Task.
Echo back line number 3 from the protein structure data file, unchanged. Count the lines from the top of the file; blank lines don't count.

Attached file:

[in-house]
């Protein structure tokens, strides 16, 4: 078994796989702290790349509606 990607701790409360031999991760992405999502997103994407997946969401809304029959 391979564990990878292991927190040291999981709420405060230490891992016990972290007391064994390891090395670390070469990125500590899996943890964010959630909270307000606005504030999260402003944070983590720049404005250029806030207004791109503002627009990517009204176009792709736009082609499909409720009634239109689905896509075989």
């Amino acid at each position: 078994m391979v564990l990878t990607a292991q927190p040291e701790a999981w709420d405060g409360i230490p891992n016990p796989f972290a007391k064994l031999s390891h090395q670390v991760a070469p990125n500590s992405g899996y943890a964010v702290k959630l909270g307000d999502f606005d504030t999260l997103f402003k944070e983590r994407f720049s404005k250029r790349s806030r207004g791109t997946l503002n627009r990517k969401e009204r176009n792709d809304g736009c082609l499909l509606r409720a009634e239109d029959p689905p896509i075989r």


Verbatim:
């Amino acid at each position: 078994m391979v564990l990878t990607a292991q927190p040291e701790a999981w709420d405060g409360i230490p891992n016990p796989f972290a007391k064994l031999s390891h090395q670390v991760a070469p990125n500590s992405g899996y943890a964010v702290k959630l909270g307000d999502f606005d504030t999260l997103f402003k944070e983590r994407f720049s404005k250029r790349s806030r207004g791109t997946l503002n627009r990517k969401e009204r176009n792709d809304g736009c082609l499909l509606r409720a009634e239109d029959p689905p896509i075989r």